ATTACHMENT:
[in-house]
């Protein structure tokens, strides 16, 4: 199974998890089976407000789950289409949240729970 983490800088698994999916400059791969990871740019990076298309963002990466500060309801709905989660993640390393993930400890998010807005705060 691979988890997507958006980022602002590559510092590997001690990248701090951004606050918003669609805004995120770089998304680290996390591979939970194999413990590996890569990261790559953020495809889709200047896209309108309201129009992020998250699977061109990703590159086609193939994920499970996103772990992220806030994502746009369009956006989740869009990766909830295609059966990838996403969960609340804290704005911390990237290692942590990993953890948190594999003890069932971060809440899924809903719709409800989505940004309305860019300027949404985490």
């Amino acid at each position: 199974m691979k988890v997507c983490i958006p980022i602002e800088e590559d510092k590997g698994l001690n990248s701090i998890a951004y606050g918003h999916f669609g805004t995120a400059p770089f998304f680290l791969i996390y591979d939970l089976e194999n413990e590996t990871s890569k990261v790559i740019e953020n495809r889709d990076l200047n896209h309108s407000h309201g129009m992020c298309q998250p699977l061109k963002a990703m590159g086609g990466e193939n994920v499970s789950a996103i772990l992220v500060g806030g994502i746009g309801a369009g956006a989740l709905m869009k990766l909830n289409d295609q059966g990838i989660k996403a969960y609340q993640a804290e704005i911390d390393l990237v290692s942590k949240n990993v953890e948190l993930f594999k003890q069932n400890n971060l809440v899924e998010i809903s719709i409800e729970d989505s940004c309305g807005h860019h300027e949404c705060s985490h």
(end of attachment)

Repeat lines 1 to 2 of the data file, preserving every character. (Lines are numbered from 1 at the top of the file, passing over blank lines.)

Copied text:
[in-house]
């Protein structure tokens, strides 16, 4: 199974998890089976407000789950289409949240729970 983490800088698994999916400059791969990871740019990076298309963002990466500060309801709905989660993640390393993930400890998010807005705060 691979988890997507958006980022602002590559510092590997001690990248701090951004606050918003669609805004995120770089998304680290996390591979939970194999413990590996890569990261790559953020495809889709200047896209309108309201129009992020998250699977061109990703590159086609193939994920499970996103772990992220806030994502746009369009956006989740869009990766909830295609059966990838996403969960609340804290704005911390990237290692942590990993953890948190594999003890069932971060809440899924809903719709409800989505940004309305860019300027949404985490």